It’s safe to say that there won’t be a major flood event this year. It’s also pretty likely that the new NDP government will not rush to build any dams in the Elbow River watershed soon either. The prudent thing to do would be a thorough environmental and social impact study to determine the best course of action.

The snowpack in the mountains is about 85% of the average for this time of year and far below the historical maximum. So there isn’t enough snow in the mountains to cause a flood. Also the amount of water flowing in the Elbow River at Bragg Creek is far below average. Of course it is always possible that rains of biblical proportion could fall in June. That is pretty much what happened in 2013, but then there were significant amounts of snow in the mountains and water flowing in the river.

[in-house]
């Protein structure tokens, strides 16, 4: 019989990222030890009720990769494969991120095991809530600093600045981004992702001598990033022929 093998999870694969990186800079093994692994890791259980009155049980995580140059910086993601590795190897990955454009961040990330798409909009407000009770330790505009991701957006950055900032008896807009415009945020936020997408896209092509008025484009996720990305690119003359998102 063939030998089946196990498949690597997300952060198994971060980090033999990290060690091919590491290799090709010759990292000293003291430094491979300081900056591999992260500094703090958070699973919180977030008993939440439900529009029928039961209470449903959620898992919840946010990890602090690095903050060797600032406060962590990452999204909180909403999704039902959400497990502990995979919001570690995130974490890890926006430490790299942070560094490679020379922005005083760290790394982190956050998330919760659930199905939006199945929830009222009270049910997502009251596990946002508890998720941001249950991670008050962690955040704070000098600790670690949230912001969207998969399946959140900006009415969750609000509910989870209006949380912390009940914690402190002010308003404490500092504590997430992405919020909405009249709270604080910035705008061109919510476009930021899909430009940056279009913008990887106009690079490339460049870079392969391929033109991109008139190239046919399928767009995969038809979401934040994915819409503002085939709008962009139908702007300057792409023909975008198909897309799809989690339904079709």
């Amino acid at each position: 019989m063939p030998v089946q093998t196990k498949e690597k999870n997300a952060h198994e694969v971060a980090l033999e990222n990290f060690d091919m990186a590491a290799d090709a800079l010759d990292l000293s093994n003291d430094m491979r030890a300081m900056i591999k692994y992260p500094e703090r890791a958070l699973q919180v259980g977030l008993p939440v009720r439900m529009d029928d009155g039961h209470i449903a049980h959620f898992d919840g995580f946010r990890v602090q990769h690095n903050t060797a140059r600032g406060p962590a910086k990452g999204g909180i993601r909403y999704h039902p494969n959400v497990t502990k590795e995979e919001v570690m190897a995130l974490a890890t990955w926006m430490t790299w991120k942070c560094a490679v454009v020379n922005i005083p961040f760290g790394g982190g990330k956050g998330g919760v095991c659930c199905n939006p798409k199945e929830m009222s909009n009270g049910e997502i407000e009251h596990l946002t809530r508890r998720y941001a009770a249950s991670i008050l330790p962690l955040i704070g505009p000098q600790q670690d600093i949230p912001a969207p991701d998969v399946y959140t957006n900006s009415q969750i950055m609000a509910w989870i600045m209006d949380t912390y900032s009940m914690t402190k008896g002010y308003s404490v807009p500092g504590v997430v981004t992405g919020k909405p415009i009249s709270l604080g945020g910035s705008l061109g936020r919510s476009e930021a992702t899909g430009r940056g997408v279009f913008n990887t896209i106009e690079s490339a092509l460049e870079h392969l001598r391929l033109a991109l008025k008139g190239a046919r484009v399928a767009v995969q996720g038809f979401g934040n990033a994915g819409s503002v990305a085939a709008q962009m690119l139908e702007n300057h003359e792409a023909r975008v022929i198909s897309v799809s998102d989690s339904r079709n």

So the heat is off to build flood mitigation projects. In fact, drought may be more of a problem. I heard an expert, recently, say that dry dams will have no benefit in the event of a drought. He implied that we need a better solution – a water management plan that will address both floods and drought.

Snowpack measurement at the Little Elbow Summit monitoring station

 

May 2015

May 2014

Historical
Minimum/Year

Historical
Maximum/Year

Historical
Average

% of Avg

Snow Depth

103

154

71/1992

192/1991

124

83

Snow Water Equivalent

331

461

206/1992

742/1991

381

87

Current and Historical graph of the snowpack at Little Elbow Summit

River Flow in the Elbow River at the Bragg Creek Monitoring Station

Check the current snow pack and river flow here: http://www.environment.alberta.ca/apps/basins/default.aspx